CNN - Alcohol
and your heart: Just getting a buzz can trigger an irregular rhythm
The effects of alcohol on your heart can be immediate, triggering an irregular rhythm called atrial fibrillation or AFib, according to new state-of-the-art research.
(Australia) - Alcohol-related admissions at Alice Springs Hospital dropped
sharply after introduction of alcohol policies, study finds
Alcohol-related admissions at Alice Springs Hospital's intensive care unit fell almost 40 per cent after a series of alcohol reforms were introduced in 2018, a new study reveals.
(Hungary) - Hungarians Turned to Alcohol to Escape Quarantine
Alcohol consumption increased significantly in Hungary during quarantine in 2020, according to statistics published by the National Tax and Customs Administration (NAV). The trends in consumption show that this was not a normal seasonal change, but the direct decision of consumers.
STAT - Governments’
alcohol subsidies are harmful to public health
Each January, millions of people around the world make resolutions to cut back on the amount of alcohol they drink; many participate in the popular “dry January” pledge to give up alcohol altogether for a month. Given the high societal cost of harmful alcohol use, and the pandemic-driven increase in the use of alcohol, it’s a trend that should be encouraged.
- Lisbon, Portugal, Brings Alcohol Harm Reduction to Unhoused People
Around the world, unhoused people lost access to drugs they need to survive as a result of disruptions to incomes and reduced retail hours caused by COVID-19 lockdown measures.
(Australia) - Australia tops global survey in alcohol drank during COVID-19,
while 35 per cent gained weight
Australia tops a list of nations whose citizens admit they have consumed more booze than normal due to COVID-19 restrictions, an international survey has found.
(USA) - Eight Challenges to Big Alcohol's Power in 2021
Big Alcohol is a term for the most powerful and profitable alcohol corporations of the world. Most Americans have little idea of the true size and scope of the global businesses behind the big brand names, let alone the way their practices endanger public health and safety.
(Canada) - We’re Drinking More in the Pandemic—and It’s a Problem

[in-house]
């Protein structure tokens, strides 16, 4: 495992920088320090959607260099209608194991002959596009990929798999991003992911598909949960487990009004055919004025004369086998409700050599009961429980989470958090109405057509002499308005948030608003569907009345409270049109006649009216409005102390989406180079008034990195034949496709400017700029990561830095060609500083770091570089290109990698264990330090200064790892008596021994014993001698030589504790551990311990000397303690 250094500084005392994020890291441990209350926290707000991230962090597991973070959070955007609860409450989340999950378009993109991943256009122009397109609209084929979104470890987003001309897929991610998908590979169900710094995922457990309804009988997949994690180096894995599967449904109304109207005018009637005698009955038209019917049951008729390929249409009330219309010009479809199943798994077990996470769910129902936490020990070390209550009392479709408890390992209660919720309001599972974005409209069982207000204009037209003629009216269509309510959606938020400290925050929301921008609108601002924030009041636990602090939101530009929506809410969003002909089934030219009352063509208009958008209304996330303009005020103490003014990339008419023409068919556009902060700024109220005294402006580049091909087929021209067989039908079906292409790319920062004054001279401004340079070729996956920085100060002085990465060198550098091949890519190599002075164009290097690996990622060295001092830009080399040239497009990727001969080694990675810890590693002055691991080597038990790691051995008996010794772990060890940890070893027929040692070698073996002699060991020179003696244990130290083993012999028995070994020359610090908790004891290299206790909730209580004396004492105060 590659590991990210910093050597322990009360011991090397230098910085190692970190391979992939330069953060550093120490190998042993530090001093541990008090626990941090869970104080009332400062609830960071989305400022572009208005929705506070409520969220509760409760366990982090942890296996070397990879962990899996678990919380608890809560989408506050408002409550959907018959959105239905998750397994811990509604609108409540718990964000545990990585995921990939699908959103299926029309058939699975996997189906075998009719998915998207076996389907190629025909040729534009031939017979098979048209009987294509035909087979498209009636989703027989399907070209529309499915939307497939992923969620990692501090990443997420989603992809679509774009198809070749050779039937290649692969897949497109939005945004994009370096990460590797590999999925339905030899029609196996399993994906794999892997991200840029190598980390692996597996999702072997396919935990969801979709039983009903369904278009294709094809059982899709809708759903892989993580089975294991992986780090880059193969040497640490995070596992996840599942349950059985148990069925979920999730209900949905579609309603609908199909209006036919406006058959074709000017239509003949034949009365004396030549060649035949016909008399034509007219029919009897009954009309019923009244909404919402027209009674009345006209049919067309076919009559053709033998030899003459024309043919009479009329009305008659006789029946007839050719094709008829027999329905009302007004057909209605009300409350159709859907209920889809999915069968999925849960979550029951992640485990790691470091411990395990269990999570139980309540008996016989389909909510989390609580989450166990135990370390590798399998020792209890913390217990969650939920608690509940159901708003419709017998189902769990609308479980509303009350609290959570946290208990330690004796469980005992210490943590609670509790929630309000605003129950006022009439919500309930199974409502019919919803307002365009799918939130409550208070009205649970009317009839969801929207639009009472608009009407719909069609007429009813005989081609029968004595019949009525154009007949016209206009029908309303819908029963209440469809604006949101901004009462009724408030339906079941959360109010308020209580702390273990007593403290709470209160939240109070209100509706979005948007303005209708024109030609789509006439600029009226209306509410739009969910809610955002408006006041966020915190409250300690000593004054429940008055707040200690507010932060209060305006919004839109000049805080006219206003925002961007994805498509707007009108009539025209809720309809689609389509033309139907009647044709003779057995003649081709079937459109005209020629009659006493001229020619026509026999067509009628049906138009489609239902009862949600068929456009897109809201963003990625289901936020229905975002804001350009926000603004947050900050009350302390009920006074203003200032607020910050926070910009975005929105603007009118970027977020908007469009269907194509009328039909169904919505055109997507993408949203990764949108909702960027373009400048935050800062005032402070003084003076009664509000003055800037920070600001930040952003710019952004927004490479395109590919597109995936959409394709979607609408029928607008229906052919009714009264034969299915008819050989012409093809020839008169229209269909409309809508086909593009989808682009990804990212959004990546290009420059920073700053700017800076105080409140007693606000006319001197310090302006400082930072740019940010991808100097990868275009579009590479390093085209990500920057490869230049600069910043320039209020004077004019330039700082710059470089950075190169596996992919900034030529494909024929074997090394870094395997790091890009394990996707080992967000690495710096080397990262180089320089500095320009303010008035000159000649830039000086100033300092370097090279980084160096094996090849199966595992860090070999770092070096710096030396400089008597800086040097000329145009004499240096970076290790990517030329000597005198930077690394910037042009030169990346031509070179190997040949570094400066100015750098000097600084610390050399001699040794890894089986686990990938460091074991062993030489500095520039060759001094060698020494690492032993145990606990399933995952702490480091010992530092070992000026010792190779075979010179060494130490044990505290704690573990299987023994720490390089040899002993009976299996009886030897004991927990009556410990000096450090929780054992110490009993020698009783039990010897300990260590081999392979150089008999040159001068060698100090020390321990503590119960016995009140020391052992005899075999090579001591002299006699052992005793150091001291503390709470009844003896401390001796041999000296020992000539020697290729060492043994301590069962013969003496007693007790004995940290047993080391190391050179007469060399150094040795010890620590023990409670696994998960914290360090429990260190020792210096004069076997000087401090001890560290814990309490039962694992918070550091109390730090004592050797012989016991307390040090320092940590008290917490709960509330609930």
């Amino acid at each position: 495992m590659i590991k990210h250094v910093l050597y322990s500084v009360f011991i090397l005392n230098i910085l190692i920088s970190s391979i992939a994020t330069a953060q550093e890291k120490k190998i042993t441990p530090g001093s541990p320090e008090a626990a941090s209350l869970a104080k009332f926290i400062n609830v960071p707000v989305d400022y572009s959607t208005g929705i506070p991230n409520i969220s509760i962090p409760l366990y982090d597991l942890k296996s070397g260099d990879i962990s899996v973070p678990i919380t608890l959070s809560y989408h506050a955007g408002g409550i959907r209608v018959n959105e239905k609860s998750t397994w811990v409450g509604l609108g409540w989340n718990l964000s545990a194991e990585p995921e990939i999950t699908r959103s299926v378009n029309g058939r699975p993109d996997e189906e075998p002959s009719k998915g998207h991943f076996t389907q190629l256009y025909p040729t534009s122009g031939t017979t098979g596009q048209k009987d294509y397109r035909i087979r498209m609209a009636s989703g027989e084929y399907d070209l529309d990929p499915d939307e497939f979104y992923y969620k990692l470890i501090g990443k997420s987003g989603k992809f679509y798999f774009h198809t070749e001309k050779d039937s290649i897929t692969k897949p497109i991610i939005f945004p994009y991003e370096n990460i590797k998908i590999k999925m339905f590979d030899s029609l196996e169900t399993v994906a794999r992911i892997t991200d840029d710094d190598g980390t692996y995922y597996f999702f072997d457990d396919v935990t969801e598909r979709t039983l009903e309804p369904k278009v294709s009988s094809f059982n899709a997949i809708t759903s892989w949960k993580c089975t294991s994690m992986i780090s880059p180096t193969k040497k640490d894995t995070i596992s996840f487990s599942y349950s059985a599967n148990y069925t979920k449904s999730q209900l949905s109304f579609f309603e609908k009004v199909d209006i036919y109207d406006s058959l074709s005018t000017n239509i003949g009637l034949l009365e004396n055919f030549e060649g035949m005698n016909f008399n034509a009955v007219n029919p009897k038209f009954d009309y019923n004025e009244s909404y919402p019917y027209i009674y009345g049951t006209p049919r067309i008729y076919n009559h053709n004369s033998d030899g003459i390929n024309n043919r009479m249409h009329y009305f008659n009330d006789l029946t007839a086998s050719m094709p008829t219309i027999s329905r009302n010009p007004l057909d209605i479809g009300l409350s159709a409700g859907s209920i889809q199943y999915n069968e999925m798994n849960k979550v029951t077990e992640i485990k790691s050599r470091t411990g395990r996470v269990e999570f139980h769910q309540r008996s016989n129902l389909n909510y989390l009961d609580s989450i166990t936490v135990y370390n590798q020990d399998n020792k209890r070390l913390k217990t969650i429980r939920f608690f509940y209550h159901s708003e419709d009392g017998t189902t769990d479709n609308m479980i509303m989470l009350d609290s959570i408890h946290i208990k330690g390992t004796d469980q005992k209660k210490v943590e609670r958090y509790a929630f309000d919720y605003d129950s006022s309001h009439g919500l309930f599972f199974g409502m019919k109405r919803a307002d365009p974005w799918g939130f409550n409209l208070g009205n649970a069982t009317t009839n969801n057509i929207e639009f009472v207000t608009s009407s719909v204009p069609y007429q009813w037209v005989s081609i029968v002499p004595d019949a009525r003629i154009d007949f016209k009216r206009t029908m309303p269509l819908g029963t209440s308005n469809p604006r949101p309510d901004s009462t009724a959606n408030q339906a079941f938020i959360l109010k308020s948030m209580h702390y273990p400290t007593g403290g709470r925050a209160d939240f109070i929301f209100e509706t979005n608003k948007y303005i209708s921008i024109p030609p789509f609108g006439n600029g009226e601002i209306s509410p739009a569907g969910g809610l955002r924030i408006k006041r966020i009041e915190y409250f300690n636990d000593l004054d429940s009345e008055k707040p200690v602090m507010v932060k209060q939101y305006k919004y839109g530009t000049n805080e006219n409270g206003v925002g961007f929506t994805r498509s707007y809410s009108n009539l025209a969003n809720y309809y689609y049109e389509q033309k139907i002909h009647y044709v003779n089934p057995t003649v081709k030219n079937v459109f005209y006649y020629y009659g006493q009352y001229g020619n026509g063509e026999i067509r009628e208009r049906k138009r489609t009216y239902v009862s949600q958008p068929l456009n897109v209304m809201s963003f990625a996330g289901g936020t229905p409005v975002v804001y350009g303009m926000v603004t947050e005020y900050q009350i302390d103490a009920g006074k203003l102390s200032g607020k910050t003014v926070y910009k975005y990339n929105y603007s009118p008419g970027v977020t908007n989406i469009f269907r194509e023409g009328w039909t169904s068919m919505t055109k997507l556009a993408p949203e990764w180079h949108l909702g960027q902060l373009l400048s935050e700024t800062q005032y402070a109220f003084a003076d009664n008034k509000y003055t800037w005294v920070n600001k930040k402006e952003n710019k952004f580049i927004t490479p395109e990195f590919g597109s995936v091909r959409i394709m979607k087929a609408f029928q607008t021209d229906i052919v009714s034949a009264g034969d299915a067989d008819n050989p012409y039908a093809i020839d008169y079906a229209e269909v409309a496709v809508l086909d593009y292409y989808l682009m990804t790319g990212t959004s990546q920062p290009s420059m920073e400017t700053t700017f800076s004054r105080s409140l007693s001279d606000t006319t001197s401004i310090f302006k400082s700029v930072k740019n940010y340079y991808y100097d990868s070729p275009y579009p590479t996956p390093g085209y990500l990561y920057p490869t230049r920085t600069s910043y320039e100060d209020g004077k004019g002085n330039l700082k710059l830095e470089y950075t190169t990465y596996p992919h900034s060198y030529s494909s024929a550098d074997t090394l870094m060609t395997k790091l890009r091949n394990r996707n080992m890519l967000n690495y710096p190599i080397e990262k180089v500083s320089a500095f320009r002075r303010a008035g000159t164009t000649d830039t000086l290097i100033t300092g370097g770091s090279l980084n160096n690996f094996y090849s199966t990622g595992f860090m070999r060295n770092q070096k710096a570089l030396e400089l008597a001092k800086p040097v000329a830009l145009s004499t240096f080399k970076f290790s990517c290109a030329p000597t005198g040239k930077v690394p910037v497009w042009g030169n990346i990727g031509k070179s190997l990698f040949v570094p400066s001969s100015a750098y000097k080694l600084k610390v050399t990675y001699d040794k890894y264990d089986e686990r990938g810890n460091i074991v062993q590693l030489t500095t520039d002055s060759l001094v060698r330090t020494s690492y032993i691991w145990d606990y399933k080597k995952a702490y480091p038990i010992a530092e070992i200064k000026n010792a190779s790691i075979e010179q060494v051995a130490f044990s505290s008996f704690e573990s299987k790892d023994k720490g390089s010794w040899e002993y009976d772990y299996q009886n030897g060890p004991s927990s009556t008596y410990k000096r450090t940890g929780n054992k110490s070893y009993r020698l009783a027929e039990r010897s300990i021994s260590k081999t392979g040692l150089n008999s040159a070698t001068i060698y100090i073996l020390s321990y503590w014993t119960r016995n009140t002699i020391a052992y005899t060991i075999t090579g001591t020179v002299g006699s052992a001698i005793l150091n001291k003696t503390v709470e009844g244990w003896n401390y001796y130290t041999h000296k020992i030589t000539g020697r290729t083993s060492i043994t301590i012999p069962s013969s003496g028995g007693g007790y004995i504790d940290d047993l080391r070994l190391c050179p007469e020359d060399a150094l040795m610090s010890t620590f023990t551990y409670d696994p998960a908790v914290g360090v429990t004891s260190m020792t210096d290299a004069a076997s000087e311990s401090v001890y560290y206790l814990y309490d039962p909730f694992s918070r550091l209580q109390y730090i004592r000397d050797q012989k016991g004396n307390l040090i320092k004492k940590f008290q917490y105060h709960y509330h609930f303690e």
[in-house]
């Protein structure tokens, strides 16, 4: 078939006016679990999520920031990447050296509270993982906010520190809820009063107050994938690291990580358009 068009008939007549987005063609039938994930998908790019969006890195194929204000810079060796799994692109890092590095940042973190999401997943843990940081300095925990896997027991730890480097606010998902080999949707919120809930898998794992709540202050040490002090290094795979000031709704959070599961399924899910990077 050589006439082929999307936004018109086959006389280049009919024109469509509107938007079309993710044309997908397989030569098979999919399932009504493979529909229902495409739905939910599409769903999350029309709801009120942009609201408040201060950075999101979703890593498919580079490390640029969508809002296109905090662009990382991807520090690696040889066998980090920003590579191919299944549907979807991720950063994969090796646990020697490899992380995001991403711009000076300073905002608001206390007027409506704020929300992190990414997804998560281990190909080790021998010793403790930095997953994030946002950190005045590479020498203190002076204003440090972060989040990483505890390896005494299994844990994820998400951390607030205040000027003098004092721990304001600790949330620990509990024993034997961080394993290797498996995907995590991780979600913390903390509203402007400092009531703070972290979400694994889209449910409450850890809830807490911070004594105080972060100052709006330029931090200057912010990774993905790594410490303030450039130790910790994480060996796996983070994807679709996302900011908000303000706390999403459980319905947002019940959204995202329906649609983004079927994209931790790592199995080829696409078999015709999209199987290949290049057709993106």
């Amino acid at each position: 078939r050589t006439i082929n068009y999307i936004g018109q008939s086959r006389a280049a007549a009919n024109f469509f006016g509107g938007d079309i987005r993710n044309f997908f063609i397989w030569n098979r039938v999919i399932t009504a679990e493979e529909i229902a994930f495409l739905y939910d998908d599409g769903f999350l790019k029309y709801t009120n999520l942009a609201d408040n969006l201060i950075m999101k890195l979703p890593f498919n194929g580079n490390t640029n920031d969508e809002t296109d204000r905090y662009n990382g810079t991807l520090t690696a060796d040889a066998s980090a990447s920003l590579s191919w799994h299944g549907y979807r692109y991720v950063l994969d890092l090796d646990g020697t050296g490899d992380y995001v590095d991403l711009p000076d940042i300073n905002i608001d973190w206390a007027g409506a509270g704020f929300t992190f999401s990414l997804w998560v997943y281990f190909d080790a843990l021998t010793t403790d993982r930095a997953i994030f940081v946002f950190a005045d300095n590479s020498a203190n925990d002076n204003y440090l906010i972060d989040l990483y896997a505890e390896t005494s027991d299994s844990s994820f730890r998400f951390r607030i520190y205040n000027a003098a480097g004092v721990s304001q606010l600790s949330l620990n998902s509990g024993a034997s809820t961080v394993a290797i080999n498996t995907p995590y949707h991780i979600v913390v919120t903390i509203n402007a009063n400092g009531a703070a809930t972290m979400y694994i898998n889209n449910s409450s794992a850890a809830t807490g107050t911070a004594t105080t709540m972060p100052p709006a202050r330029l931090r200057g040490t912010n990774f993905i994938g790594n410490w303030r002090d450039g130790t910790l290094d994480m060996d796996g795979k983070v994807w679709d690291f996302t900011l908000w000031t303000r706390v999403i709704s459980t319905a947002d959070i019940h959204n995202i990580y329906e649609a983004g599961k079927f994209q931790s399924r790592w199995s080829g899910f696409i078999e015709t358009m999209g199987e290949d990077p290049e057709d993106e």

CANADIANS HAVE TRIED to cope with the miseries of COVID-19 in many ways, including spending more time on the internet, watching television, eating junk food, and playing board and video games. Another method, for at least 23 percent of Canadians, has been increased drinking throughout the pandemic.
Movendi - Groundbreaking
New Report Shows Lethal Interaction Between Alcohol and Coronavirus Pandemic
Alcohol fuels the coronavirus pandemic in different ways, the alcohol industry exploits the current public health crisis and many governments around the world have largely failed to protect their people by using evidence-based alcohol policy solutions as part of the response to COVID-19 – according to a brand new research report.
The Irish Times (Ireland)
- Amazon stops alcohol sales in the North due to Brexit rules – report
Amazon has halted sales of wines, beers and spirits in the North and is preparing to delist more products due to new Brexit customs rules, broadcaster ITV reported on Tuesday.
- US States Vary in How Drinking Alcohol Affects Cancer Diagnoses and Deaths
Drinking alcohol has been linked with both developing and dying from several types of cancer. That’s why the American Cancer Society’s (ACS) Guideline for Diet and Physical Activity for Cancer Prevention states that it is best not to drink alcohol. A new study by ACS researchers supports this recommendation.
VICE - Women
Regret Drunkenness More Than Men, Study Finds
The first results of the Global Drug Survey 2020 are in, offering fresh insights into pan-continental drug-taking and drinking trends that existed before coronavirus stopped people from meeting at pubs, clubs, festivals and in loud smoky kitchens.
CTV News (Canada)
- Disciplining sex-assault complainants for violating alcohol policy will no
longer be allowed at Ontario colleges and universities
Ontario colleges and universities will no longer be allowed to ask sexual assault complainants irrelevant questions about their sexual history or discipline them for violating an institution’s drug and alcohol policy.